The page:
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Misra was born in Lucknow and was raised in Nainital. He shifted to Delhi, pursuing journalism as a full-time career. A few years later, he also started working as a lyricist with Band Called Nine, which had singer Shilpa Rao and composer Amartya Rahut as Misra's partners. The band launched in 2010 as a result of "a sheer series of good accidents", as Misra puts it, that led him to the mic and an audience. Since then, life has offered several revelations and surprises.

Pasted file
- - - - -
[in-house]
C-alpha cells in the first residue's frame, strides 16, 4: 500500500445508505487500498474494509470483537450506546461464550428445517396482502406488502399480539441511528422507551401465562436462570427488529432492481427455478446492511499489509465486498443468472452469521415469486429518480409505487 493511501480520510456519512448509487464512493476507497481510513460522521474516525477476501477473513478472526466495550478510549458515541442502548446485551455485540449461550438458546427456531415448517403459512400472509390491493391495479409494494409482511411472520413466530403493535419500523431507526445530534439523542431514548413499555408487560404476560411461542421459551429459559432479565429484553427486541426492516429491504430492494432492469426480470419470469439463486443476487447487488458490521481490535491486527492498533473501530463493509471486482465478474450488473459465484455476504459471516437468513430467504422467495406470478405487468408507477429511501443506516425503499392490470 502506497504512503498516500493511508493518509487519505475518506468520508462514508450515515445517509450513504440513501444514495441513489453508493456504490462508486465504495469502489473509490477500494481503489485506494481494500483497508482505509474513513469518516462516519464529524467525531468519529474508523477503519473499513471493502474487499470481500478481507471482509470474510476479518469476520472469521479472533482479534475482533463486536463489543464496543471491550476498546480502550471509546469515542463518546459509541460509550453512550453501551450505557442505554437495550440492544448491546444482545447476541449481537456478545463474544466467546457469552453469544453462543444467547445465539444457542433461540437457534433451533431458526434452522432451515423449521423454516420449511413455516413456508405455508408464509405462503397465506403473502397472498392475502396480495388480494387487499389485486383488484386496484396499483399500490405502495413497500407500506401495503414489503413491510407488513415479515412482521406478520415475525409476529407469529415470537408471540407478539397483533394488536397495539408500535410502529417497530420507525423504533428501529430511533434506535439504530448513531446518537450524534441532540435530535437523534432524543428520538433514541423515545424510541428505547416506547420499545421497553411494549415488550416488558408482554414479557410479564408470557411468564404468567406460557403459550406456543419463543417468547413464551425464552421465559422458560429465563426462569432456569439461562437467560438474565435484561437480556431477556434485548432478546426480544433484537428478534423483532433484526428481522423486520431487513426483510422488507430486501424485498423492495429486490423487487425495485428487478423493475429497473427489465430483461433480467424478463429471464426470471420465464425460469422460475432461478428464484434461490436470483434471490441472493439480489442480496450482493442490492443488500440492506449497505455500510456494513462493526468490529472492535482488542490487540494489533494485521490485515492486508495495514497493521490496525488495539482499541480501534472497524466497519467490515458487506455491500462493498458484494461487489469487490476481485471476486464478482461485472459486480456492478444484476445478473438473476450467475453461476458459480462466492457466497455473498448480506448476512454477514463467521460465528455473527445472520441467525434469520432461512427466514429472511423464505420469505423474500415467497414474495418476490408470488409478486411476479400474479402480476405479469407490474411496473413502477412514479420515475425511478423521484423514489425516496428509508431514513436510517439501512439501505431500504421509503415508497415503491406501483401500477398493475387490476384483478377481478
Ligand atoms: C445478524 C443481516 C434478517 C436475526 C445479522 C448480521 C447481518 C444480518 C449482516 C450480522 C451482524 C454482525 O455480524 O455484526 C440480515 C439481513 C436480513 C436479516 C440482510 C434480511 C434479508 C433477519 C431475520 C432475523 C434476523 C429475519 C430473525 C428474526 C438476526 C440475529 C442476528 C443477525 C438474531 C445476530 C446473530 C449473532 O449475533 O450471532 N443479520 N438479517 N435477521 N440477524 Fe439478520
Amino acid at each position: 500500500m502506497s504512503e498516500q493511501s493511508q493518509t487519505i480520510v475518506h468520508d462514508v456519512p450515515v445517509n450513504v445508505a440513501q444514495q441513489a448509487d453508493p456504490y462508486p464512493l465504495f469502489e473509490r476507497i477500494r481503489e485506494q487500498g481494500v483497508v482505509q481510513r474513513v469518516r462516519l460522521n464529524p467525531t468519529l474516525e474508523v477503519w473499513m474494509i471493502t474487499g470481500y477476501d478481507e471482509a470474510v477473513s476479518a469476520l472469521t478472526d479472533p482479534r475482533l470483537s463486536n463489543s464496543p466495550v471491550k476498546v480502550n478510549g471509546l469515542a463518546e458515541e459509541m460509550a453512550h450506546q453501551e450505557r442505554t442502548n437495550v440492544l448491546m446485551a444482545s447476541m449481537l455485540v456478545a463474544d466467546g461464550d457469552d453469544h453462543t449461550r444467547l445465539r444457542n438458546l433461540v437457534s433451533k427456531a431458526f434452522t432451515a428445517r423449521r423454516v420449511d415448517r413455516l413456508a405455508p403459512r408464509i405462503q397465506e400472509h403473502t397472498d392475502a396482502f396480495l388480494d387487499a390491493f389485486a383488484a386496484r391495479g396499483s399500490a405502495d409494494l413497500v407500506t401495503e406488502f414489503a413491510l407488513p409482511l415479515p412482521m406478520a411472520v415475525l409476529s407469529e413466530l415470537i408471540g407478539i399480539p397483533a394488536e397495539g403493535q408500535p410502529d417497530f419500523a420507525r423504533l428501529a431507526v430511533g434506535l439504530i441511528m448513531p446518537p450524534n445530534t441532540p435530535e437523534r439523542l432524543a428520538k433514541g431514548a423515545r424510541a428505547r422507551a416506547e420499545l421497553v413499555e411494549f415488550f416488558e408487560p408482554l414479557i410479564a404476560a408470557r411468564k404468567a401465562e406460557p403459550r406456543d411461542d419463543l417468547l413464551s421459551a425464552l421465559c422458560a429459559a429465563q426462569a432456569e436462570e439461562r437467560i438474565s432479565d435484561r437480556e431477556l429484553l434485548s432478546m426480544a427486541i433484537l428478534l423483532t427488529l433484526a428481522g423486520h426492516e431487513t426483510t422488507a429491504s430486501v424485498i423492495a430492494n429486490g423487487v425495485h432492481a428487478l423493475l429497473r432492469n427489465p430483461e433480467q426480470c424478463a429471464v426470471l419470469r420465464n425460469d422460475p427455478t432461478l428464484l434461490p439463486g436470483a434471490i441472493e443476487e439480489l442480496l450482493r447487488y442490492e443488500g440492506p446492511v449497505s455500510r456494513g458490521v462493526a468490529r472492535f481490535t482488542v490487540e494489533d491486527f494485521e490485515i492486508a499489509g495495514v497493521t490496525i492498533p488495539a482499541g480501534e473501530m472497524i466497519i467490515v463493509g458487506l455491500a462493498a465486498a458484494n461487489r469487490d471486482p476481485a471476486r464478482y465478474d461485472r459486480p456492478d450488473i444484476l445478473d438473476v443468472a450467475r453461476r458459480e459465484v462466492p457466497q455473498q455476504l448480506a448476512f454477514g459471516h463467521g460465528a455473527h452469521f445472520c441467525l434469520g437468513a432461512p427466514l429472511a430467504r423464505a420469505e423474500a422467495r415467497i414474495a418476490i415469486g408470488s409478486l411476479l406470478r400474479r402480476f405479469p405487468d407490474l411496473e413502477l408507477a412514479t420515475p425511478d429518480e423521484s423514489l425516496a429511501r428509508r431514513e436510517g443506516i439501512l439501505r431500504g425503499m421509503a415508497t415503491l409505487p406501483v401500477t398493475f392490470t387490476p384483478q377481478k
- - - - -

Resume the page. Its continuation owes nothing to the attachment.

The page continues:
"I don’t think I have a lot of knowledge, but I have a lot of experience. I haven’t read a lot of books but I’ve met a lot of people. Two of the greatest qualities of becoming a good journalist are to be a good observer and a good listener. I think I somehow inculcated both growing up in Nainital. The small town and its small town-ness gave me a lot to go with. Then, after coming to Delhi it was the first time I saw big roads, public buses crammed with people…There was no sanctity of touch, no sense of space. It was a far removed world compared to where I came from," he says talking about his early career as a reporter.

 Neelesh Misra on navigating fiction and fact: Journalism helped in striking the right balance in my storytelling

Neelesh Misra on his various storytelling journeys. Facebook/ Neelesh Misra